Tuesday, July 26, 2005

I loved The Devil's Rejects. God help me.

After seeing director Rob Zombie's second feature film, The Devil's Rejects, I felt like I'd been smacked upside the face as I left the theater. Some of the acts depicted in the movie are so horrific that I'm astonished it got past the MPAA with an R rating, and it showcases characters engaging in behavior so vile that some part of me is embarassed to admit I even watched the thing.

So why can't I just dismiss it as exploitive filth? Because The Devil's Rejects also happens to be a stunningly well-engineered movie, an uncompromising, riveting, smart, well-acted, and darkly funny cinematic valentine to old-school grindhouse excess. Just don't tell anyone I said so; I'll plead the fifth if you do.

It picks up right where its predecessor (Zombie's feature directorial debut, House of 1000 Corpses) left off, with members of the homicidal Firefly clan escaping a bloody police standoff and heading across the arrid South. Unlike House's Grand Guignol setup, though, The Devil's Rejects plays more like a mutant hybrid of Sam Peckinpah grit and post-Charles Manson era biker flick degeneration. It's harrowing as hell to watch, but also exhilarating as all get out, and a massive improvement over its predecessor.

House of 1000 Corpses was several steps shy of perfect, but it earned some major bonus points for at least trying to buck current horror trends. Zombie defiantly cast the movie with veteran character actors instead of chiselled J. Crew models, conjured up some impressively disturbing images, and avoided the self-referential jokiness of most current scare films. In concept, HO1000C was a deliberate throwback to visceral horror classicks like The Texas Chainsaw Massacre and The Hills Have Eyes. In execution, it was more interesting for what it tried to do than for what it actually achieved.

The Devil's Rejects sports no such disparity between theory and practice. It captures--with ramshackle visual fidelity--the dusty backroads of late '70's America. Few mainstream Hollywood efforts have gotten the mood, look, and sound (dig the spot-perfect southern-fried '70's soundtrack) of the Bell-Bottom Era so raggedly, unforcedly right, and as a pitch-dark action picture, it's positively absorbing. The framing and editing of the action scenes pays scruffy homage to Peckinpah and Monte Hellman (Phil Parmet's bleached-out cinematography explicitly references Hellman's '71 cult classic, Two-Lane Blacktop) as well as to the trashy biker and horror epics that Zombie absorbed as a kid.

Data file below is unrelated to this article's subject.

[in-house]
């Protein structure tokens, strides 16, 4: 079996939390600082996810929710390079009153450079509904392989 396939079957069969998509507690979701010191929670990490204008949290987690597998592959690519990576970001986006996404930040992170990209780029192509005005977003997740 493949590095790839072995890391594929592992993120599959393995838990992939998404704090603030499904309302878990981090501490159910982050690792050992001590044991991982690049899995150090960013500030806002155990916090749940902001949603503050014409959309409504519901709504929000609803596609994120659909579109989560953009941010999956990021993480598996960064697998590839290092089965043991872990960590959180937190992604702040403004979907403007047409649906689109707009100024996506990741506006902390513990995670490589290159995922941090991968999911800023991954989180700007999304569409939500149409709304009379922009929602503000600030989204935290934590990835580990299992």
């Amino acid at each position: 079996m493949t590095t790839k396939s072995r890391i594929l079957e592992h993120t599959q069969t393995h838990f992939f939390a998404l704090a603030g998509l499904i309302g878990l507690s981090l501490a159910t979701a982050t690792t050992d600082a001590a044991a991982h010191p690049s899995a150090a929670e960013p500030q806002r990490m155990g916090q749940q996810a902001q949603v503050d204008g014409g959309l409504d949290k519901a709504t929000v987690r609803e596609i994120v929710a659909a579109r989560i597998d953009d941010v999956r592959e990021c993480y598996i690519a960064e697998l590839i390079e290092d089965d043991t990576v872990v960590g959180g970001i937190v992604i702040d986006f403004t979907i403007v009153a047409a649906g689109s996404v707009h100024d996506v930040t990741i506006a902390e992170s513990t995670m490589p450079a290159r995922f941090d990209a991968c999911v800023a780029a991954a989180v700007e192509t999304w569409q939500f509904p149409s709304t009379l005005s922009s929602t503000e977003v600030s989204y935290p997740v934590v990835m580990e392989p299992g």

Many of House's principal actors resurface in fighting form, even better than the first time around. Sid Haig's foul-mouthed, dentally-decimated Rejects patriarch Captain Spaulding remains a nastily hilarious highlight. Sheri Moon Zombie (yep, Rob's wife) gives Baby real nuance this time out; she's a Bad Seed variation on Daisy Duke. And Bill Moseley brilliantly modulates the loathsome Otis, making him a lot more intelligent, unpredictable, funny, and creepy the second time around.

The new additions to Zombie's stock company play against the returning players admirably. William Forsythe gives a great, intense performance as Wydell, the revenge-fixated lawman on the Rejects' trail; it's terrific to see one of the great character actors of the '90's back in the saddle again. Dawn of the Dead's Ken Foree, meanwhile, plays Spaulding's seedy yet oddly dapper pimp brother with off-the-cuff charm. The director further strokes movie-geek pleasure nodes by unself-consciously continuing to pepper his films with a host of familiar character faces. The attention-deficient casting directors of most modern horror flicks should be so smart.

All of these very good actors labor in service of a surprisingly taut, solid script. No, it's not Tom Stoppard (this is, after all, an exploitation flick about necrophiliac cannibal serial killers on the lam), but the director's screenplay takes time out from the action-carnage rollercoaster for periodic detours into laid-back humor and off-the-cuff character shading. Zombie's got a knack for natural-sounding, profanely funny dialogue. In classic '70's style, he also serves up plenty of moral ambiguity and an appropriately bleak, damn near sequel-proof ending.

So, yes, The Devil's Rejects impressed me mightily. But--and I can't emphasize this enough--it is first and foremost an exploitation picture, and one helluva BRUTAL, RELENTLESS, VIOLENT, UGLY, AND UPSETTING one at that. It is not for the anally-PC, and it is absolutely not for the squeamish.
If you've got the stomach for it, though, Rob Zombie's blood-soaked and breathless hellion of a sophomore effort will blow the back of your head off as completely as it did mine. Then there'll be no hope for you, either.

6 comments:

Vince said...

Wow. You've almost convinced me to go to this one, Tony.

Almost.

Eric said...

We saw a screening of this one a few weeks ago (w/ a Zombie Q&A after) and I walked out of there thinking that when it came out, it would be the most controversial movie in a long time, parents screaming that it got an R, congressional hearings, all sorts of stuff. Turns out, there isn't much hoopla yet, but it did earn it's budget ($7 mil) back the first weekend. My buddy who manages a theater said lots of folks were asking for their money back. I really dug it, too, as nasty as it was. Zombie said they cut almost 2 minutes out of that awful hotel room scene . Crazy stuff - looking forward to the next one.

Eric

PS Thanks for the plug last post - you rock.

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